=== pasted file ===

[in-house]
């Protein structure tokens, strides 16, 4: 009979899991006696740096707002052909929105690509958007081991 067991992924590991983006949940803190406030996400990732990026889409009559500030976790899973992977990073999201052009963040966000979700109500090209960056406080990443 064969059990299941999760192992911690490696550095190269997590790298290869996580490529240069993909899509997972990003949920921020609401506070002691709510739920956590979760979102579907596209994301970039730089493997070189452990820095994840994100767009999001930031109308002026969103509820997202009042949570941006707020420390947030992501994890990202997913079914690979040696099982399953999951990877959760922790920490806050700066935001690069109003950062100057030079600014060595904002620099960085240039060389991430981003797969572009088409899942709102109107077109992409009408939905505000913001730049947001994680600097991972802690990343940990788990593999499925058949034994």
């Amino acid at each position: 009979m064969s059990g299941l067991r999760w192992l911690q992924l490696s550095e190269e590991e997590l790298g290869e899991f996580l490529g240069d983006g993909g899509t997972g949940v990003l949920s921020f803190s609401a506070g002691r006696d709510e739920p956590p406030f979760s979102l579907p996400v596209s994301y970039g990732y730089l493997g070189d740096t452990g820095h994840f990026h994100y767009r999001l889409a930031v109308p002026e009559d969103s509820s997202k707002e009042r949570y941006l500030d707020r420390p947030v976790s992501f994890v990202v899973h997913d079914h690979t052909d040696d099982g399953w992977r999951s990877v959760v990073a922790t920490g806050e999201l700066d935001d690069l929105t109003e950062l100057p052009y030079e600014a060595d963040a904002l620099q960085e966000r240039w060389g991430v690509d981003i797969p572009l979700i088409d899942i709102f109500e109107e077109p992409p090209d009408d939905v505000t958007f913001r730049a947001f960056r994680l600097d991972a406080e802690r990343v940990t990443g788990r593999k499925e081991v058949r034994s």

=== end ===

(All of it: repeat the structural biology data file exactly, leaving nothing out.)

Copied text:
[in-house]
């Protein structure tokens, strides 16, 4: 009979899991006696740096707002052909929105690509958007081991 067991992924590991983006949940803190406030996400990732990026889409009559500030976790899973992977990073999201052009963040966000979700109500090209960056406080990443 064969059990299941999760192992911690490696550095190269997590790298290869996580490529240069993909899509997972990003949920921020609401506070002691709510739920956590979760979102579907596209994301970039730089493997070189452990820095994840994100767009999001930031109308002026969103509820997202009042949570941006707020420390947030992501994890990202997913079914690979040696099982399953999951990877959760922790920490806050700066935001690069109003950062100057030079600014060595904002620099960085240039060389991430981003797969572009088409899942709102109107077109992409009408939905505000913001730049947001994680600097991972802690990343940990788990593999499925058949034994």
């Amino acid at each position: 009979m064969s059990g299941l067991r999760w192992l911690q992924l490696s550095e190269e590991e997590l790298g290869e899991f996580l490529g240069d983006g993909g899509t997972g949940v990003l949920s921020f803190s609401a506070g002691r006696d709510e739920p956590p406030f979760s979102l579907p996400v596209s994301y970039g990732y730089l493997g070189d740096t452990g820095h994840f990026h994100y767009r999001l889409a930031v109308p002026e009559d969103s509820s997202k707002e009042r949570y941006l500030d707020r420390p947030v976790s992501f994890v990202v899973h997913d079914h690979t052909d040696d099982g399953w992977r999951s990877v959760v990073a922790t920490g806050e999201l700066d935001d690069l929105t109003e950062l100057p052009y030079e600014a060595d963040a904002l620099q960085e966000r240039w060389g991430v690509d981003i797969p572009l979700i088409d899942i709102f109500e109107e077109p992409p090209d009408d939905v505000t958007f913001r730049a947001f960056r994680l600097d991972a406080e802690r990343v940990t990443g788990r593999k499925e081991v058949r034994s």